TOP STORY >>Districts look to alternative fuels
Leader staff writer
Biodiesel bus fuel is a fair-weather fix, at least in these latitudes, according to Brad Montgomery, director of transportation for the Pulaski County Special School District.
That’s because in a federally funded pilot project, 20 percent biodiesel fuel increased miles per gallon by about 8 percent over regular diesel, but in cold weather it sometimes gelled and clogged or ruined injectors and other expensive parts.
Cutting the organic portion of the fuel from 20 percent to 5 percent cut the miles per gallon savings to about 2 percent.
“The hidden benefit is that we have witnessed an increase of about eight/10ths of a mile per gallon increase in efficiency,” according to Montgomery, which can be significant when 345 buses log about 4.6 million miles a year.
While no failures were reported in the 35 buses in the pilot project, once all 345 buses used biodiesel, six buses reported failures of injector pumps and other pricey engine components, he said.
While the failure rate diminishes when the district uses 5 percent biodiesel instead of 20 percent, so did the savings from greater fuel efficiency.
Biofuel also slowed the pumps at the bus barns. Buses that generally filled in about five minutes using diesel took 35 minutes or longer with biofuel, leaving lines of angry drivers.
The federal government paid Pulaski County to run the pilot project for two school years, which included buses running to Oak Grove and Jacksonville high schools.
With dramatic increases recently in the costs both diesel and biodiesel fuels, Montgomery said the relative cost of each fuel plus the weather would determine whether or when the district uses the biofuel.
“It helps the environment, helps reduce reliance on foreign oil and helps the farmer,” he said. During one year, it kept nearly four tons of smog out of the air in central Arkansas. The biodiesel component of the fuel the district used was derived from soybeans and grains he said, although it is possible to use animal fat and rendered oil.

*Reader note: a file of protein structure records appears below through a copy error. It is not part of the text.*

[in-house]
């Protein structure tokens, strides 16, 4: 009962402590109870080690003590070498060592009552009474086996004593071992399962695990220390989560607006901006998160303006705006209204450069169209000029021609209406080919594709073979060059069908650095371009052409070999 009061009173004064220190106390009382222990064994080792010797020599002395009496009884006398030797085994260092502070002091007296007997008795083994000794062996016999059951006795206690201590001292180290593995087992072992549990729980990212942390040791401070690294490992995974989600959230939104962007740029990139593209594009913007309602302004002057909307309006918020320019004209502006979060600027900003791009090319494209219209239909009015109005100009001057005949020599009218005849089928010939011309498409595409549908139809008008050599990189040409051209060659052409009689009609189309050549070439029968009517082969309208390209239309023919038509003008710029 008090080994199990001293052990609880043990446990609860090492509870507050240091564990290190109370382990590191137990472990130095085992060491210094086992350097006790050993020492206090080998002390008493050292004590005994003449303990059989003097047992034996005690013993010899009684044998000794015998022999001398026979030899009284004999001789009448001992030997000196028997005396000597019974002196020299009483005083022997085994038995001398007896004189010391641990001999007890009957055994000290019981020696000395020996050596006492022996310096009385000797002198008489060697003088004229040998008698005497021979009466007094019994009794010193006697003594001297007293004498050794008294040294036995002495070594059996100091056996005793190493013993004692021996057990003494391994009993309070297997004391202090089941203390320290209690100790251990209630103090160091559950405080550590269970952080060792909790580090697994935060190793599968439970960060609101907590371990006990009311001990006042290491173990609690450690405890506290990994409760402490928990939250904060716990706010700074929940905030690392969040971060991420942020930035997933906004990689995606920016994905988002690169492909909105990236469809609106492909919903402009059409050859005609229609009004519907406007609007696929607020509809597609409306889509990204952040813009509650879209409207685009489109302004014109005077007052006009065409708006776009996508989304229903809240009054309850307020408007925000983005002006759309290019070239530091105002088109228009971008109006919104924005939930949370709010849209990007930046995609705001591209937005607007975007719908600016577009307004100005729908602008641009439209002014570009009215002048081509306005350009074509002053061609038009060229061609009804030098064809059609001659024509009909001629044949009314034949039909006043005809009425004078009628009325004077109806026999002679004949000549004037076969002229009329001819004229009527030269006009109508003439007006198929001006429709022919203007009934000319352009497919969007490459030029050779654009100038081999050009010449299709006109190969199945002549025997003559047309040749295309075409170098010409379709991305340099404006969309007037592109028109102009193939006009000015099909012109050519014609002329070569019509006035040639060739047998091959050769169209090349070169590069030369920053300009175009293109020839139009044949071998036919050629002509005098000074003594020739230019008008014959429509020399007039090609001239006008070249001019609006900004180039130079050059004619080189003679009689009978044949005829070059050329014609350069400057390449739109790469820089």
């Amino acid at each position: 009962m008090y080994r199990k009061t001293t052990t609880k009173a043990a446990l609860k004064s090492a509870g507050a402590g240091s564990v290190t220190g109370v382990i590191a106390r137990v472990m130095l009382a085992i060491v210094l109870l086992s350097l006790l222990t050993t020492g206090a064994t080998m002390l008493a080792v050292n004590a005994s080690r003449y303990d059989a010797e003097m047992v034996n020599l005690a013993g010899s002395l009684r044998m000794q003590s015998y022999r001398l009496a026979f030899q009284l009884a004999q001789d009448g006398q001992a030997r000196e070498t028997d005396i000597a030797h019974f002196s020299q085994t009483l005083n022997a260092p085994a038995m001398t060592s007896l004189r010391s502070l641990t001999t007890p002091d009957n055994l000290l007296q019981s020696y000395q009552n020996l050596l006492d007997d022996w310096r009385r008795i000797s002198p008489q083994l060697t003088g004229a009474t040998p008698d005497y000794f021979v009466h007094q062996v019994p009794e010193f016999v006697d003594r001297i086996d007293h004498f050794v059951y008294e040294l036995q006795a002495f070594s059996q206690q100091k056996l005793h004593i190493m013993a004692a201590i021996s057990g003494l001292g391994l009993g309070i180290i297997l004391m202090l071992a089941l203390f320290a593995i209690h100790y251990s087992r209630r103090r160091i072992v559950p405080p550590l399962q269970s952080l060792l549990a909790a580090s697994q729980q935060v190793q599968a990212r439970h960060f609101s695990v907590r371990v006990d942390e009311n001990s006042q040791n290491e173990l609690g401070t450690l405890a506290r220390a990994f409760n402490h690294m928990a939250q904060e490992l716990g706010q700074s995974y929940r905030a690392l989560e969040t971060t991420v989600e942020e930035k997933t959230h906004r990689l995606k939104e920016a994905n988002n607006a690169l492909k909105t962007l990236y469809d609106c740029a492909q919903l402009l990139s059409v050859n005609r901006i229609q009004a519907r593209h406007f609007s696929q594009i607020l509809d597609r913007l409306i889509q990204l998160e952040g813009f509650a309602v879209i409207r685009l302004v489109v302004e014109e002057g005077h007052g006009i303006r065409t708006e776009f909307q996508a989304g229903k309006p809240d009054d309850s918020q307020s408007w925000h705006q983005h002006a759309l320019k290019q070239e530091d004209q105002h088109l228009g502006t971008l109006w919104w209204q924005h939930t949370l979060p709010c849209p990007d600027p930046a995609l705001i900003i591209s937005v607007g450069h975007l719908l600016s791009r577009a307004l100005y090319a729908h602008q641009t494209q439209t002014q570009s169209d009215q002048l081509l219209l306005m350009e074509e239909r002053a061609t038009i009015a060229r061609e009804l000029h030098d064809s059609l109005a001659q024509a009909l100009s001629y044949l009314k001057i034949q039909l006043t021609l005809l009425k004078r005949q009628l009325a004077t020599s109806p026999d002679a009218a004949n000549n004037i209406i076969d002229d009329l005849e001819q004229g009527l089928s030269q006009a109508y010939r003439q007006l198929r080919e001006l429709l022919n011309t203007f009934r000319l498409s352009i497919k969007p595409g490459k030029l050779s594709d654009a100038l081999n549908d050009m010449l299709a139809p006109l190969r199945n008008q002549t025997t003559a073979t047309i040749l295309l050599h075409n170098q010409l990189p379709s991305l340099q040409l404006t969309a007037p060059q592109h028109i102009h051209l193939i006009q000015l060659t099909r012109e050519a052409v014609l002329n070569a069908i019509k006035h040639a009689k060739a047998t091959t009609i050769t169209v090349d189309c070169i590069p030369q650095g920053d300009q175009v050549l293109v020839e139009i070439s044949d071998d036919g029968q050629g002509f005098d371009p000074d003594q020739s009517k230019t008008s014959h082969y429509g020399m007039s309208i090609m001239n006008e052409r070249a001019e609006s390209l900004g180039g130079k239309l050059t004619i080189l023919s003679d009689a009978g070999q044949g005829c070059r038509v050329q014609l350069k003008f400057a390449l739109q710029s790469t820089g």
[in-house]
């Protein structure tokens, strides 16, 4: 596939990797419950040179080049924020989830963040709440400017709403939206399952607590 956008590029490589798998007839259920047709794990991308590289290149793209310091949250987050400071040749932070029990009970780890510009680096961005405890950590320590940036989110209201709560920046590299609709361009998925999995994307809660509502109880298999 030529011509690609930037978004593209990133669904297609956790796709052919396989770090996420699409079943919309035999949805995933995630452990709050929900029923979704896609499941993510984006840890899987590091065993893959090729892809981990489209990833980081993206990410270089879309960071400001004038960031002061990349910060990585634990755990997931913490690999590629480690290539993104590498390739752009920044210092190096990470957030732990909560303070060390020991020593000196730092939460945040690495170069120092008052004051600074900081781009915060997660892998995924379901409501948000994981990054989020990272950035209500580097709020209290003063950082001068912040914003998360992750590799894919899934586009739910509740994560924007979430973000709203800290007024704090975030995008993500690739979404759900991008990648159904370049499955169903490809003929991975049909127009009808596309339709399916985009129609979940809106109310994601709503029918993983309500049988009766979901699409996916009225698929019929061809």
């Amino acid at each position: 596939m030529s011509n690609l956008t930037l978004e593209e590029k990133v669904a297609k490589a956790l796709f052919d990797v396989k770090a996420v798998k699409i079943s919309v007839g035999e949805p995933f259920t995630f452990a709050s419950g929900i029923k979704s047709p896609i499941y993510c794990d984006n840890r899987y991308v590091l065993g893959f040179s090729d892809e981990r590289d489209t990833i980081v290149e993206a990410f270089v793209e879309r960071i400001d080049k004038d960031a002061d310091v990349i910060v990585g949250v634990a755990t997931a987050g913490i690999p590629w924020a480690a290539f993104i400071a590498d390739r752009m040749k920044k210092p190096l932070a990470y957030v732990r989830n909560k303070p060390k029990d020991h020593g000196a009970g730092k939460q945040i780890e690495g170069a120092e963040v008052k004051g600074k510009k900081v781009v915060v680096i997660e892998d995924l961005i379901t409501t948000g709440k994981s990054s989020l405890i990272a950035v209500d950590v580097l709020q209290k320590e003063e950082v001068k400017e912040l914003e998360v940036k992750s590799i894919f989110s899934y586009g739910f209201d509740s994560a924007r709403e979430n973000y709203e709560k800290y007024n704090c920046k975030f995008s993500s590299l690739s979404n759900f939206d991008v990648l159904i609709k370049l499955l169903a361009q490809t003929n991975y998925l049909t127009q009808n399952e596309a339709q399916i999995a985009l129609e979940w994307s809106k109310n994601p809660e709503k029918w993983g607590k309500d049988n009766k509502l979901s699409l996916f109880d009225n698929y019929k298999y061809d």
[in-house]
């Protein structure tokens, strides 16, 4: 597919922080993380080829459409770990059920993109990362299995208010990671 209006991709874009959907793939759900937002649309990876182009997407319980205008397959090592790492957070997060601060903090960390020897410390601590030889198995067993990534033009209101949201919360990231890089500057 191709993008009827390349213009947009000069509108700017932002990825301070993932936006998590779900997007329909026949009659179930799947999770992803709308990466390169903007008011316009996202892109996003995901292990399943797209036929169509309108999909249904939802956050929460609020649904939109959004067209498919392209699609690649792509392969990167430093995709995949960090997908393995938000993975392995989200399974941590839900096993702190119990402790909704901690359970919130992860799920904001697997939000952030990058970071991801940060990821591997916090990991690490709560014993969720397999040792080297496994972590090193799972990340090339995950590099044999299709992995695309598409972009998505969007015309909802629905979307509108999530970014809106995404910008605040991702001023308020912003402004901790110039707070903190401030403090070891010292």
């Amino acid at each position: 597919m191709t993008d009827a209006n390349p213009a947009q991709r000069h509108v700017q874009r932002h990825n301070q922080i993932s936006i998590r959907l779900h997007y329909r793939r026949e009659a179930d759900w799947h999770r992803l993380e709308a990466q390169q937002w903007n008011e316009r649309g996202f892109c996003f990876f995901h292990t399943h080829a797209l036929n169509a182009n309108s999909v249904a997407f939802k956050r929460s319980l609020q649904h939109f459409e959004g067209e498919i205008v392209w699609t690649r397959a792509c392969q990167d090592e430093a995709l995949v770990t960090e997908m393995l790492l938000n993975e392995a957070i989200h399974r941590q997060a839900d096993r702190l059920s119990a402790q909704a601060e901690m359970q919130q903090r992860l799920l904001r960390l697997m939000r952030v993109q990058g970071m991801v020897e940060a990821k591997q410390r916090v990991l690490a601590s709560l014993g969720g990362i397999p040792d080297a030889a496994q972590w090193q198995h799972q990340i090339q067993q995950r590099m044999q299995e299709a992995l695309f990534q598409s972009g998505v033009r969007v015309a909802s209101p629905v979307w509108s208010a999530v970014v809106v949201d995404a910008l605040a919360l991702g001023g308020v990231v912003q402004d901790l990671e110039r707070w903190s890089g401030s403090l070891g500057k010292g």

“All of our buses are diesel, and when it makes sense, we use the biodiesel,” he said. “We don’t have to convert anything.”
Montgomery said the district’s fuel budget is a moving target.
“Last year, we budgeted $1.2 million. This year it’s near $2 million,” he said.
While the cost of diesel at the pump for the family car is about $4.73 a gallon, the school district gets a break, which cuts its cost to about $4.14 a gallon. The district budgeted about $1.2 million for fuel this past school year and expects to spend $2 million or more next year.
If fuel costs stay high or increase, districts will consider measures such as a four-day school week, cutting back field trips and sending fewer buses on athletic trips, perhaps reducing the size of the traveling squads.
The increasing cost of diesel has had a significant impact on the Cabot School District, according to Superintendent Tony Thurman.
“We were paying $2.59 per gallon at the beginning of the year and are now paying over $4 per gallon.We spent $303,000 last year and have been budgeting $418,000 this year,” he said.
“We increased the fuel budget over 20 percent from last year but will be significantly over budget even with the increase.”
Thurman said that without a dramatic decrease in fuel costs, the district would be forced to consider options next fall.
“We must make sure that every bus route is efficient in terms of student load and mileage. The district will also review all activity trips and make sure that we are not sending any more buses on these trips than absolutely necessary. We have sports teams that may have to double-up and ride the same bus instead of taking separate buses.
“We understand the importance of allowing students learning opportunities outside the regular classroom,” Thurman said, “but we may have to limit the number of trips that are being allowed for each school.”
“This budget year, from the first tanker we bought to the last one we got in May, the cost has gone up $1.70 a gallon,” said Hal Crisco, Beebe’s assistant superintendent for maintenance and transportation.
“If I had to order more now, it would be higher yet. The only thing we can do is be conservative, but there is only so much we can do as a school district. Activities are an integral part of the school day and school functions.
“I’ll have to look at doubling the budget at a minimum and hope fuel prices go down,” said Crisco, “but I don’t see that happening.”
“We’re fixing to change superintendents, and haven’t decided anything yet,” said Bill Trickey, Lonoke School District transportation director. The only thing he was prepared to commit to before consulting with incoming Superintendent John Tackett was to eliminate bus idling, but other things will be kicked around.
“I’ve been doing this for 17 or 18 years,” Trickey said. But in the past couple of years he’s seen fuel prices go from “two-something to four-something” a gallon.
“We spent $83,000 so far this year and don’t even have in bills from May and June.”
He said the district would consider tightening up its school bus routes, but that the higher fuel costs might turn people driving to school from as far away as Furlow and nearly Jacksonville into bus riders, increasing demand for bus transportation.